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Probably by Edward Hodges Baily, 'Victory', 1826-32

Key facts
Full title Victory
Artist Probably by Edward Hodges Baily
Artist dates 1788 - 1867
Group Getty Entrance Sculptures
Date made 1826-32
Medium and support Portland stone
Acquisition credit Commissioned by the Office of Works for the Marble Arch, and installed on the Gallery by 1838
Inventory number H214
Location Gallery Exterior: Getty Entrance
Collection Contextual Collection
Probably by Edward Hodges Baily

This Victory, along with the winged Victories to its left and right, is the work of the British neoclassical sculptor, Edward Hodges Baily. Together with another five female figures, they adorn the façade of the National Gallery.

In 1826, Baily received a large order for sculpture, including four statues of ‘Victories’, for Marble Arch, which was to be erected in celebration of Britain’s defeat of the French in the Napoleonic Wars. Although Baily completed his commission, not all of his work was used as originally intended; some parts ended up adorning other government buildings. During the construction of the National Gallery, its architect, William Wilkins, was forced in a cost-cutting exercise to recycle masonry and statuary from other projects. This explains the presence above the Getty Entrance of this statue personifying Victory, accompanied by two winged figures, even though all three pieces were initially created for the Marble Arch commission.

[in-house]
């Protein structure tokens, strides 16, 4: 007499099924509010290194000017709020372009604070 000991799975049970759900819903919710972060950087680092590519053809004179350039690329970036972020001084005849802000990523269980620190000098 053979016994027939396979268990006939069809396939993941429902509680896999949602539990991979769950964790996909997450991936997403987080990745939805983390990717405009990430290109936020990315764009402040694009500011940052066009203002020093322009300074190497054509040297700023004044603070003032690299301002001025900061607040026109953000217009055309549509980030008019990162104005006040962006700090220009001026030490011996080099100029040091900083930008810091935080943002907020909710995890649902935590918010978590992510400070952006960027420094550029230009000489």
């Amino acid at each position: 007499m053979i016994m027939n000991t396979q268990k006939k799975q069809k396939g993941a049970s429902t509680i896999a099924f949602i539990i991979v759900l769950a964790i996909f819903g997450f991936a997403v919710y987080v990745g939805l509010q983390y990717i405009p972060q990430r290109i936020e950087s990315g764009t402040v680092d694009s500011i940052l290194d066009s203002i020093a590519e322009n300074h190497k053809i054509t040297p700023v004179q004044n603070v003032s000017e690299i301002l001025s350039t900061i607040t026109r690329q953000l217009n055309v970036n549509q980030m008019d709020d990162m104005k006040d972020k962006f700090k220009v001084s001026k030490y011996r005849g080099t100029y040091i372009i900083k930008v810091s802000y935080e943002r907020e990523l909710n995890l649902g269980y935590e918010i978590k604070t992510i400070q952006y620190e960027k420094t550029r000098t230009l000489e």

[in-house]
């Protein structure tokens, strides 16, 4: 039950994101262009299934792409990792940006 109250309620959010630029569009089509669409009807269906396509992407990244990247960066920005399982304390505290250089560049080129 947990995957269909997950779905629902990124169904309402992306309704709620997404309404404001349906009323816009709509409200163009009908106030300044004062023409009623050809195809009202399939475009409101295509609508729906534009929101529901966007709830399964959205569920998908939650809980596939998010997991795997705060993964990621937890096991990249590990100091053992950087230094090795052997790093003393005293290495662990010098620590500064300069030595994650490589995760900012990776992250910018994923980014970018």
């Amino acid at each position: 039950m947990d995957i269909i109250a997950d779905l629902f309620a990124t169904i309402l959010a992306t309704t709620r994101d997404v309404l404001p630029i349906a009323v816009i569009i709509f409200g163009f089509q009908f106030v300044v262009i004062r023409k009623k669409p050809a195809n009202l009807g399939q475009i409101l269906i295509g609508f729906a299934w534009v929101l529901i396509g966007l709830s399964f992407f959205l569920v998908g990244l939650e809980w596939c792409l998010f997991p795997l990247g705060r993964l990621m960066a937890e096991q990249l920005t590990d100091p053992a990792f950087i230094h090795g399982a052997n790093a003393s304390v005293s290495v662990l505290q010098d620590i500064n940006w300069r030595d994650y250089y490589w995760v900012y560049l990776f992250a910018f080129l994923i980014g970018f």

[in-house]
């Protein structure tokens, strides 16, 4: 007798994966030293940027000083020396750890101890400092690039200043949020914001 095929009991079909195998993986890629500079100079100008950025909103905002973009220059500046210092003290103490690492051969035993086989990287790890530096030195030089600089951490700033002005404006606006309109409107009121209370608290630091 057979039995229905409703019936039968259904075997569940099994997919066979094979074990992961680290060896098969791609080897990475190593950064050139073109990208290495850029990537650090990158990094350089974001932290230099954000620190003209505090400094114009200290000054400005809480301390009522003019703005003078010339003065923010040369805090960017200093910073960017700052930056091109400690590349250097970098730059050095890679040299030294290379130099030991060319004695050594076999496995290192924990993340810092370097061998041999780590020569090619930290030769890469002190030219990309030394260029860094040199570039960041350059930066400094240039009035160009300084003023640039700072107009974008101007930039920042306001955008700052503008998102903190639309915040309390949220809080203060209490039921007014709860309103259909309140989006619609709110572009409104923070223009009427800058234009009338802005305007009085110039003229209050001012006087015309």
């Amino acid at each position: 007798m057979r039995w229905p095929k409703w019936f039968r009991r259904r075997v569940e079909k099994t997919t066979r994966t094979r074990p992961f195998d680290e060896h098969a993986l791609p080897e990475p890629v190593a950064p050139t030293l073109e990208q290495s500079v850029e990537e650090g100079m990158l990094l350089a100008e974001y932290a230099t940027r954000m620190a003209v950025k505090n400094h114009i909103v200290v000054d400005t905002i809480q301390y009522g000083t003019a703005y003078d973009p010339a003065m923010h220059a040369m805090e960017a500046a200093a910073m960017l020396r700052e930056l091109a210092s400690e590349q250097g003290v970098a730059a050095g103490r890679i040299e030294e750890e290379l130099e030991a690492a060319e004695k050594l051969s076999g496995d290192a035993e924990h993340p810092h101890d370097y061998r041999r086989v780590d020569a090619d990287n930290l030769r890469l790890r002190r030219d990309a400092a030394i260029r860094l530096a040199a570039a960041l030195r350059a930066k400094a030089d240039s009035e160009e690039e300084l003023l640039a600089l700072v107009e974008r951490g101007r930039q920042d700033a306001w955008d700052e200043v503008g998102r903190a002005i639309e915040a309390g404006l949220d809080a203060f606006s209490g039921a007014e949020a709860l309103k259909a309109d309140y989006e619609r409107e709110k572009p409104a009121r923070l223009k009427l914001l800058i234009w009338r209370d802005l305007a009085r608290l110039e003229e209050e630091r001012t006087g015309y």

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Getty Entrance Sculptures

The National Gallery’s Getty Entrance is surmounted with a figure of Victory, framed by another full-length, draped female figure in each of the niches to left and right. This pair of flanking winged figures carry attributes to identify who they are: both clasping a palette and paintbrushes, they symbolise the art of painting fostered inside the building. All three statues are the work of the British neoclassical sculptor Edward Hodges Baily, although he made them not for the National Gallery but for the Marble Arch, a monument intended to celebrate Britain’s defeat of the French in the Napoleonic Wars. When the figures were repurposed to adorn the nation’s public art gallery in a cost-cutting exercise, their original military accoutrements of spear and shield were transformed into more appropriate brushes and palettes.